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View Diary: Supreme Court to review first-sale doctrine in copyright law (214 comments)

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  •  Sorry, but you're wrong. (15+ / 0-)

    When the copyright period expires, it is no longer your work.

    Read that again.  When the copyright on your work expires, that work is no longer yours.  You already sold it.

    When the copyright period expires, it belongs to the public -- it is, literally, in the public domain.  

    The public bought it.  
    The public paid for it.  
    The public owns it.
    Not you.  Not anymore.

    The public paid for it by paying for the enforcement of your copyright.  
    The public paid for it by allowing you to have a limited monopoly on control of your work while the copyright period lasts.
    The public paid for it by artificially keeping the sale prices of your work higher than it would if you didn't.  Money that already went in your pocket.

    When you publish a work under the protections of copyright, you are entering into a contract with the public.  You get the benefits of copyright protection of your work.  IN EXCHANGE for that protection, you cede ownership of your work to the public when the period expires.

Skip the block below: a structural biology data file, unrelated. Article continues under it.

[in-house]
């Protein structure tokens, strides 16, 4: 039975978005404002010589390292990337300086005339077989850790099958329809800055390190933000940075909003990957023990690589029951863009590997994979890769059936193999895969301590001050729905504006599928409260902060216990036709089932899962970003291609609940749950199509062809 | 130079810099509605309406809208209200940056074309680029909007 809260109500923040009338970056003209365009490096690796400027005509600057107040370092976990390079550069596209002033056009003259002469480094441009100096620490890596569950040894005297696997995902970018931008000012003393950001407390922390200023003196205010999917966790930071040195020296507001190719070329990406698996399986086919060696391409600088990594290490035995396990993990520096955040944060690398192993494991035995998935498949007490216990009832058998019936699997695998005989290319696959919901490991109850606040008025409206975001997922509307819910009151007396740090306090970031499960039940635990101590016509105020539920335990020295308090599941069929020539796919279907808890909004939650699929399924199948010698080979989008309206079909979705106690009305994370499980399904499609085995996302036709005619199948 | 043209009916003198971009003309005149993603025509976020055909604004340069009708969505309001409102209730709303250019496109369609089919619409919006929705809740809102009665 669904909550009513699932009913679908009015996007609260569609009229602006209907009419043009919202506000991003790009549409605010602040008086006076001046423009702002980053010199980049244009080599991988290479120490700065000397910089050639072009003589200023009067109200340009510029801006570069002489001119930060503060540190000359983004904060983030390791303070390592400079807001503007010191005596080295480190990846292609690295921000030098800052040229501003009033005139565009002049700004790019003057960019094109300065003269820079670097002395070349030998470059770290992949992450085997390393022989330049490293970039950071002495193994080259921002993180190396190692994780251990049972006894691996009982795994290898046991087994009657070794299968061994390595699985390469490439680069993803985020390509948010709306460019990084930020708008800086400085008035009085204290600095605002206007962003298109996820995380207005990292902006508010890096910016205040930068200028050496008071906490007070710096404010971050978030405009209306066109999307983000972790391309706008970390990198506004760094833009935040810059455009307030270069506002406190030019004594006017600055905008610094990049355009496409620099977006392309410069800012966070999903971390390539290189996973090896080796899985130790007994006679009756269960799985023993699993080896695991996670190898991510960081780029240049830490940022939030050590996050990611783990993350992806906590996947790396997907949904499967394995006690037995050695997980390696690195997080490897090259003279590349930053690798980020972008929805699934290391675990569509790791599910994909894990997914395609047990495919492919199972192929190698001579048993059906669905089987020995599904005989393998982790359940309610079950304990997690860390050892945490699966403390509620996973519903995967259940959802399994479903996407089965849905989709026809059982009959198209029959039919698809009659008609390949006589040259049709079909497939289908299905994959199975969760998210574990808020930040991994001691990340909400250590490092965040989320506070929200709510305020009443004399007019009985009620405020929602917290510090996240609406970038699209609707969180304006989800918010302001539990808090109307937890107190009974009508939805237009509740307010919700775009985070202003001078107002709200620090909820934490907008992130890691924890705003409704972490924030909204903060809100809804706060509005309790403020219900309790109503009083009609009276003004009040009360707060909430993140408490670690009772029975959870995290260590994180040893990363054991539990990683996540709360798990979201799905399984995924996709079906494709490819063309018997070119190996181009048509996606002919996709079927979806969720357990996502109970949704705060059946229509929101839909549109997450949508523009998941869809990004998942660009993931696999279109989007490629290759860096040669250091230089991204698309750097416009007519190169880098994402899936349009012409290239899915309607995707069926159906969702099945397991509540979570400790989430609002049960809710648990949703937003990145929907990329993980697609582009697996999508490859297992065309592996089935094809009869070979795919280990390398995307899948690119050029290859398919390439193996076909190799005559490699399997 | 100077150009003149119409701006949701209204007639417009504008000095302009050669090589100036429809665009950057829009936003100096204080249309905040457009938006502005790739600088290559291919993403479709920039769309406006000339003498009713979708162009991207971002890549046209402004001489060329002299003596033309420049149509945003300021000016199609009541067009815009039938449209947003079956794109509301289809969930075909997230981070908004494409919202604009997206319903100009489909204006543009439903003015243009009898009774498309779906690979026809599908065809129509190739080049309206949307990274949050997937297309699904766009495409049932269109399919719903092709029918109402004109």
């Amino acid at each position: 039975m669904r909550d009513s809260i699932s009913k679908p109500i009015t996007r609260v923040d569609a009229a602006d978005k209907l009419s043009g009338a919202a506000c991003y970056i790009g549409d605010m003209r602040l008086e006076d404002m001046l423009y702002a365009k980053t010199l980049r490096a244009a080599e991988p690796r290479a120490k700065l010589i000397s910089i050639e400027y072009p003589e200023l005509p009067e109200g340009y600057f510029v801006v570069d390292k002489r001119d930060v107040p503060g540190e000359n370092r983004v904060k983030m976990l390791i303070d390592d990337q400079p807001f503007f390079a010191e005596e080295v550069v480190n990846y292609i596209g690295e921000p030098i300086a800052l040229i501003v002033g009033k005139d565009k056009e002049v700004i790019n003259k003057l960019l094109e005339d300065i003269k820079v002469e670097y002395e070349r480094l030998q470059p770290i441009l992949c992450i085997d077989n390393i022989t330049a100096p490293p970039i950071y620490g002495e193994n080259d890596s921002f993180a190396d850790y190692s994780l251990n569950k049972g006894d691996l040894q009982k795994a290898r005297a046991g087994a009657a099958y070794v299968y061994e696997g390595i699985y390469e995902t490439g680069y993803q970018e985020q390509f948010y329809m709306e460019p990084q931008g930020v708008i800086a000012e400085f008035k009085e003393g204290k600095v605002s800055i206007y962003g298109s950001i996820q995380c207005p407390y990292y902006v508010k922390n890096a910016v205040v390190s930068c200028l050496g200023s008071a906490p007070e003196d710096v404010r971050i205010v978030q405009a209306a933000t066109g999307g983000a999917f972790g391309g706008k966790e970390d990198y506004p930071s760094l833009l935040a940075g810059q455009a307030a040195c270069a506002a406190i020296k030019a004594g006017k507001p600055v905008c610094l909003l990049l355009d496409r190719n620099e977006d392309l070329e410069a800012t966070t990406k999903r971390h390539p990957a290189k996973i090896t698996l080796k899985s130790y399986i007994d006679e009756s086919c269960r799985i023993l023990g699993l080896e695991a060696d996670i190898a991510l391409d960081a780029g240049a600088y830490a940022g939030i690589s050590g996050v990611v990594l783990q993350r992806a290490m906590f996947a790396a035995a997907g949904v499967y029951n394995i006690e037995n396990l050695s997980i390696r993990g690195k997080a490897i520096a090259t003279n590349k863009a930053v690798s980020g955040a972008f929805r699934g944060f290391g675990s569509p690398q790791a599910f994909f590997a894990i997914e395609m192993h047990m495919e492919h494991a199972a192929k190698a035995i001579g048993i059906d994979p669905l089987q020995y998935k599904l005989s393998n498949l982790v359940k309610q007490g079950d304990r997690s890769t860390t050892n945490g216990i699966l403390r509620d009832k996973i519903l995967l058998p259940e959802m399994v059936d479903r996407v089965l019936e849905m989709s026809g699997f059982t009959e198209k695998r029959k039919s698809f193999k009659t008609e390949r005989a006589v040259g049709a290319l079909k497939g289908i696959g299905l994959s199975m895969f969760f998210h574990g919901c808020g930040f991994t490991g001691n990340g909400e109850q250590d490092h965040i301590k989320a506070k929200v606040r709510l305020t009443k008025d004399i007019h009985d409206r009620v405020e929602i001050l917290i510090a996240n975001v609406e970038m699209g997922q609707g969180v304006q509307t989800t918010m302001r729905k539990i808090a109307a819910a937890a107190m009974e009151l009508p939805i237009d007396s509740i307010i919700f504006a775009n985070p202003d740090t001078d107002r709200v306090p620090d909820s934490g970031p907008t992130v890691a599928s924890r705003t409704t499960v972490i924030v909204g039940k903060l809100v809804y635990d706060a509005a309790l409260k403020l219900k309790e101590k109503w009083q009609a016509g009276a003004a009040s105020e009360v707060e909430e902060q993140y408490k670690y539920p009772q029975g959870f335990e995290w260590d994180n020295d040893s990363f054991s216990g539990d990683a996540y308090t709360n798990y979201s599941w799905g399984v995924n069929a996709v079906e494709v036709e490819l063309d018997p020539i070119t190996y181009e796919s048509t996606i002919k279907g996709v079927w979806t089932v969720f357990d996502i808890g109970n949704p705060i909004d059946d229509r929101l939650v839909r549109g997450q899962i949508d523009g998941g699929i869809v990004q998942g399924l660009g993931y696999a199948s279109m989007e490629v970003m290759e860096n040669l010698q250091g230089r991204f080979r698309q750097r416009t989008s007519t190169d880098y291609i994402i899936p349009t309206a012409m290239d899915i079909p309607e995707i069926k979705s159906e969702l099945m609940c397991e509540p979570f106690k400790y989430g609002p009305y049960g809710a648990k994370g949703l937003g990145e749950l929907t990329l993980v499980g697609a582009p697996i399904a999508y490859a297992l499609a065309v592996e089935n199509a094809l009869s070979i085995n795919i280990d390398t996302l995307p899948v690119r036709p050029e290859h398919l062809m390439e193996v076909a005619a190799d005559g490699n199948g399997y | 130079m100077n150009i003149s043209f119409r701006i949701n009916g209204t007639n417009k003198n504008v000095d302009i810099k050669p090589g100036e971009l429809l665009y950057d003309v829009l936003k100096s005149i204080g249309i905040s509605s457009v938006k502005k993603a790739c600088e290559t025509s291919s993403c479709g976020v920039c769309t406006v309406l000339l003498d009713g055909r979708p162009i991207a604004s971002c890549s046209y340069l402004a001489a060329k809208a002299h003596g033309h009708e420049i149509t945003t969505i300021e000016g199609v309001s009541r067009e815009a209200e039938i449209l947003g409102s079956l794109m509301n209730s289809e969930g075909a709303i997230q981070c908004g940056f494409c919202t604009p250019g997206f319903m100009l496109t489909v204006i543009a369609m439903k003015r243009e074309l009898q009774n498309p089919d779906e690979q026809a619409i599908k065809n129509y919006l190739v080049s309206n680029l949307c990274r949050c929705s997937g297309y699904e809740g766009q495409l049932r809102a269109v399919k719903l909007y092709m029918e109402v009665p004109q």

Don't like that contract?  Don't want to give up control of your work?  The answer is very, very simple -- don't publish it., and don't take advantage of copyright.  Then, it will be all yours, exclusively, forever.

    You ask about someone coming along and taking the house I've lived in for 25 years.  Well, if I sold the house, and was paid for the house, then it seems perfectly fair to me that I should get the hell out of the house.  I mean, I sold it, so why should I get to stay living there, right?

    This issue -- of restoring copyright after 25 years -- is simply  a question of how much of a benefit you are receiving for the sale of your work.  It is an issue that is totally different from people downloading your works; that is a violation of your copyright protections, and it wouldn't matter if copyright was 25 years or 25 centuries.

    If copyright was only 25 years, would people really stop creating new works? Maybe a few might, but that kind artist probably wasn't motivated by their passion for creating great art that they loved.

    Which means they were creating absolute rubbish anyway.

    Which means they will not be missed.

    •  Or sell it in a more tailor-made way (0+ / 0-)

      If copyright holders want something on top of copyright, they should sell my signed contract rather than anonymous generic transaction.

      But nobody's buying flowers from the flower lady.

      by Rich in PA on Mon Apr 23, 2012 at 06:16:48 AM PDT

      [ Parent ]

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